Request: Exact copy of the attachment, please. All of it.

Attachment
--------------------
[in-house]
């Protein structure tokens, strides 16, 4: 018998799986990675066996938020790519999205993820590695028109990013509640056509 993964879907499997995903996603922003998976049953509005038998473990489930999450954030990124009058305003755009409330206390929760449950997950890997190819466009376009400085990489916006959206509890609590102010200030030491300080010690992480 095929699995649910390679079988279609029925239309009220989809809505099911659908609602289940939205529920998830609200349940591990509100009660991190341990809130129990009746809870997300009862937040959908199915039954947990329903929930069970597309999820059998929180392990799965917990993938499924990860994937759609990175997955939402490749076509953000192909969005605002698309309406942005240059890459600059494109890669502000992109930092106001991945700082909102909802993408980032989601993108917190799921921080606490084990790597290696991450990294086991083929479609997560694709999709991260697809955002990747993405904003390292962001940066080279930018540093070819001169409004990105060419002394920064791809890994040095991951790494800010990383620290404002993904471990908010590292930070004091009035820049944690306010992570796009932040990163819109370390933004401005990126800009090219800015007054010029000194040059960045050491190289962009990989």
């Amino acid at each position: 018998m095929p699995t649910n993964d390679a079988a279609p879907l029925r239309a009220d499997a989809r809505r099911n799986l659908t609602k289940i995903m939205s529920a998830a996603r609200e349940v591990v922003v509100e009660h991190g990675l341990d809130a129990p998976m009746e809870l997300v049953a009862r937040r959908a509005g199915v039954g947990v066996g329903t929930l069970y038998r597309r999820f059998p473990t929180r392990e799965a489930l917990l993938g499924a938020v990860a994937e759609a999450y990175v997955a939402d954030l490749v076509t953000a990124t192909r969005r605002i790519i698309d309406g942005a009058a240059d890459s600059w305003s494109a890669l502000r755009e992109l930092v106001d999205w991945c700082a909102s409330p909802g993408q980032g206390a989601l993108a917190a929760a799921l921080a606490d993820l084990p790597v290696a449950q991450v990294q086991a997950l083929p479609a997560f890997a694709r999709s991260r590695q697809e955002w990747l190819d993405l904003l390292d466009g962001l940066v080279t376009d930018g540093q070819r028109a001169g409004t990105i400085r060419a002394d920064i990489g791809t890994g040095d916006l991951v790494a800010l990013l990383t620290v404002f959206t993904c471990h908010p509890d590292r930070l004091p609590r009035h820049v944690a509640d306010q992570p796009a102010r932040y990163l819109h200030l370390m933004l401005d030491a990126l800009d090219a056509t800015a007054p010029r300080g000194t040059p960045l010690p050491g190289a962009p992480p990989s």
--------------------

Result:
[in-house]
């Protein structure tokens, strides 16, 4: 018998799986990675066996938020790519999205993820590695028109990013509640056509 993964879907499997995903996603922003998976049953509005038998473990489930999450954030990124009058305003755009409330206390929760449950997950890997190819466009376009400085990489916006959206509890609590102010200030030491300080010690992480 095929699995649910390679079988279609029925239309009220989809809505099911659908609602289940939205529920998830609200349940591990509100009660991190341990809130129990009746809870997300009862937040959908199915039954947990329903929930069970597309999820059998929180392990799965917990993938499924990860994937759609990175997955939402490749076509953000192909969005605002698309309406942005240059890459600059494109890669502000992109930092106001991945700082909102909802993408980032989601993108917190799921921080606490084990790597290696991450990294086991083929479609997560694709999709991260697809955002990747993405904003390292962001940066080279930018540093070819001169409004990105060419002394920064791809890994040095991951790494800010990383620290404002993904471990908010590292930070004091009035820049944690306010992570796009932040990163819109370390933004401005990126800009090219800015007054010029000194040059960045050491190289962009990989």
């Amino acid at each position: 018998m095929p699995t649910n993964d390679a079988a279609p879907l029925r239309a009220d499997a989809r809505r099911n799986l659908t609602k289940i995903m939205s529920a998830a996603r609200e349940v591990v922003v509100e009660h991190g990675l341990d809130a129990p998976m009746e809870l997300v049953a009862r937040r959908a509005g199915v039954g947990v066996g329903t929930l069970y038998r597309r999820f059998p473990t929180r392990e799965a489930l917990l993938g499924a938020v990860a994937e759609a999450y990175v997955a939402d954030l490749v076509t953000a990124t192909r969005r605002i790519i698309d309406g942005a009058a240059d890459s600059w305003s494109a890669l502000r755009e992109l930092v106001d999205w991945c700082a909102s409330p909802g993408q980032g206390a989601l993108a917190a929760a799921l921080a606490d993820l084990p790597v290696a449950q991450v990294q086991a997950l083929p479609a997560f890997a694709r999709s991260r590695q697809e955002w990747l190819d993405l904003l390292d466009g962001l940066v080279t376009d930018g540093q070819r028109a001169g409004t990105i400085r060419a002394d920064i990489g791809t890994g040095d916006l991951v790494a800010l990013l990383t620290v404002f959206t993904c471990h908010p509890d590292r930070l004091p609590r009035h820049v944690a509640d306010q992570p796009a102010r932040y990163l819109h200030l370390m933004l401005d030491a990126l800009d090219a056509t800015a007054p010029r300080g000194t040059p960045l010690p050491g190289a962009p992480p990989s």